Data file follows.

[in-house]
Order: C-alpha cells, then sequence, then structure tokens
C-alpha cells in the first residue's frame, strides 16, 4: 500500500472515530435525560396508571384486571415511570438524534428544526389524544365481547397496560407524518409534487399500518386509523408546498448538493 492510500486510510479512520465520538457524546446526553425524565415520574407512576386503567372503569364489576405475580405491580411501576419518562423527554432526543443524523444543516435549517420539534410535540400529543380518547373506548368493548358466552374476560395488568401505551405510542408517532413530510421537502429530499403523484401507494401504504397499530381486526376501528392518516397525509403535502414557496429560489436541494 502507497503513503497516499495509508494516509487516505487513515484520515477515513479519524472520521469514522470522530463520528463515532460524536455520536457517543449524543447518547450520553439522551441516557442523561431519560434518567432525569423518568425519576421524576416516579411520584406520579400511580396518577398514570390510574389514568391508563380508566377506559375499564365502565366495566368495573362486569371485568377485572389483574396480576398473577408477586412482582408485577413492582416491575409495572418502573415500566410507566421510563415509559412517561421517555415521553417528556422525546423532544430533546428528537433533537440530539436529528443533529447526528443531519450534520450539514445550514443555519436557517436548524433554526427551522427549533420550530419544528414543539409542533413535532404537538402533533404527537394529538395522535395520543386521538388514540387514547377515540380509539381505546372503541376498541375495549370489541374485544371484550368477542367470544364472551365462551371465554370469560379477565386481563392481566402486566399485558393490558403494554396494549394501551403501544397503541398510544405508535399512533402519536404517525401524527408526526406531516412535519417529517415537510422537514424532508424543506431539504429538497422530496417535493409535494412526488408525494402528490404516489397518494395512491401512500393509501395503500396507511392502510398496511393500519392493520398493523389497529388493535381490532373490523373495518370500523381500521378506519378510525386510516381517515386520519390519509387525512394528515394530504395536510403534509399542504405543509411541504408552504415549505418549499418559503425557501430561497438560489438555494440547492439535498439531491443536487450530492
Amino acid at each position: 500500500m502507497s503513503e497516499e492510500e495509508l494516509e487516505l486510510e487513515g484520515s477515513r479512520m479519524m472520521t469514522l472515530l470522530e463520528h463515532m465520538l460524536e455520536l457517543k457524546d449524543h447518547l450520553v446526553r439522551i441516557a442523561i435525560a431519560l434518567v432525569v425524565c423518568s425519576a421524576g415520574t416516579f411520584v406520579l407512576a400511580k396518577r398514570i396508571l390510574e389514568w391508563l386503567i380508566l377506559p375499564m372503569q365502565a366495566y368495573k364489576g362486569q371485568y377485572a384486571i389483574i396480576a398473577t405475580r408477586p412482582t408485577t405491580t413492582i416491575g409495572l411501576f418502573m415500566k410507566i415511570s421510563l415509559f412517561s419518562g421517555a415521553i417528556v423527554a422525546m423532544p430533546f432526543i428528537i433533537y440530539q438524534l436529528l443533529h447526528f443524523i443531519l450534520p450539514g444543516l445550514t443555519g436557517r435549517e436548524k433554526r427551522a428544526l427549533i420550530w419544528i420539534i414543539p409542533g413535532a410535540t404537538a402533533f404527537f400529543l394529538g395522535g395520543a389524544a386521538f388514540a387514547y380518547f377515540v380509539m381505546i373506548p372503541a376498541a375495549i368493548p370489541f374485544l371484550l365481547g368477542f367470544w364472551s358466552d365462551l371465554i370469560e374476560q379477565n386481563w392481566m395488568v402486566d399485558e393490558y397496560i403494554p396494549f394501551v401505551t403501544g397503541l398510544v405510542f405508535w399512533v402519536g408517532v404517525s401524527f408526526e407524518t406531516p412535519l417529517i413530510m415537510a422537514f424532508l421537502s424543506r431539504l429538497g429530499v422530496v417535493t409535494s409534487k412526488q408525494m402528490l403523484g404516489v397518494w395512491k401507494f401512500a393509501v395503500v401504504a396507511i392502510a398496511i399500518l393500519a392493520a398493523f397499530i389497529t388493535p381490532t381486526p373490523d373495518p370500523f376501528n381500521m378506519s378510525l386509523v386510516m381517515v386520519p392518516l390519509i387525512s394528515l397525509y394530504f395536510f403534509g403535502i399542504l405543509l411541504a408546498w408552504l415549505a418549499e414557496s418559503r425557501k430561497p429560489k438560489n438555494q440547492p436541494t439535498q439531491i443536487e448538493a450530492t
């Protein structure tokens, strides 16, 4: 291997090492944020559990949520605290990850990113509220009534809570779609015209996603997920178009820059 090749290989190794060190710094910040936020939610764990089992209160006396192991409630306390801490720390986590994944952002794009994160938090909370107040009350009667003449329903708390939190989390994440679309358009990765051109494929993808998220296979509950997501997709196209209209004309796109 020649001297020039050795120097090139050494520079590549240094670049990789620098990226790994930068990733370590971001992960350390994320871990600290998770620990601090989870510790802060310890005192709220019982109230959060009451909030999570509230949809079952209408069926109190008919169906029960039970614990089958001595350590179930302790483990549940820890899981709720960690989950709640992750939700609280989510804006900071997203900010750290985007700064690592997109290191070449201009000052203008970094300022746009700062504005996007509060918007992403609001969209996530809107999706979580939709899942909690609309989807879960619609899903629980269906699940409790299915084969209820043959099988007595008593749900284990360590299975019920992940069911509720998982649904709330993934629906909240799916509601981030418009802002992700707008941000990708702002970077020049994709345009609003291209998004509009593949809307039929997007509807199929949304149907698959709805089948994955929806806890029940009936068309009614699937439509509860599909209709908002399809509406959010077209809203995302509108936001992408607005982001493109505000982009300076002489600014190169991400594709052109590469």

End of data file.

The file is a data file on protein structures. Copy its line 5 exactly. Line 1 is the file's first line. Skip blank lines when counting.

């Protein structure tokens, strides 16, 4: 291997090492944020559990949520605290990850990113509220009534809570779609015209996603997920178009820059 090749290989190794060190710094910040936020939610764990089992209160006396192991409630306390801490720390986590994944952002794009994160938090909370107040009350009667003449329903708390939190989390994440679309358009990765051109494929993808998220296979509950997501997709196209209209004309796109 020649001297020039050795120097090139050494520079590549240094670049990789620098990226790994930068990733370590971001992960350390994320871990600290998770620990601090989870510790802060310890005192709220019982109230959060009451909030999570509230949809079952209408069926109190008919169906029960039970614990089958001595350590179930302790483990549940820890899981709720960690989950709640992750939700609280989510804006900071997203900010750290985007700064690592997109290191070449201009000052203008970094300022746009700062504005996007509060918007992403609001969209996530809107999706979580939709899942909690609309989807879960619609899903629980269906699940409790299915084969209820043959099988007595008593749900284990360590299975019920992940069911509720998982649904709330993934629906909240799916509601981030418009802002992700707008941000990708702002970077020049994709345009609003291209998004509009593949809307039929997007509807199929949304149907698959709805089948994955929806806890029940009936068309009614699937439509509860599909209709908002399809509406959010077209809203995302509108936001992408607005982001493109505000982009300076002489600014190169991400594709052109590469």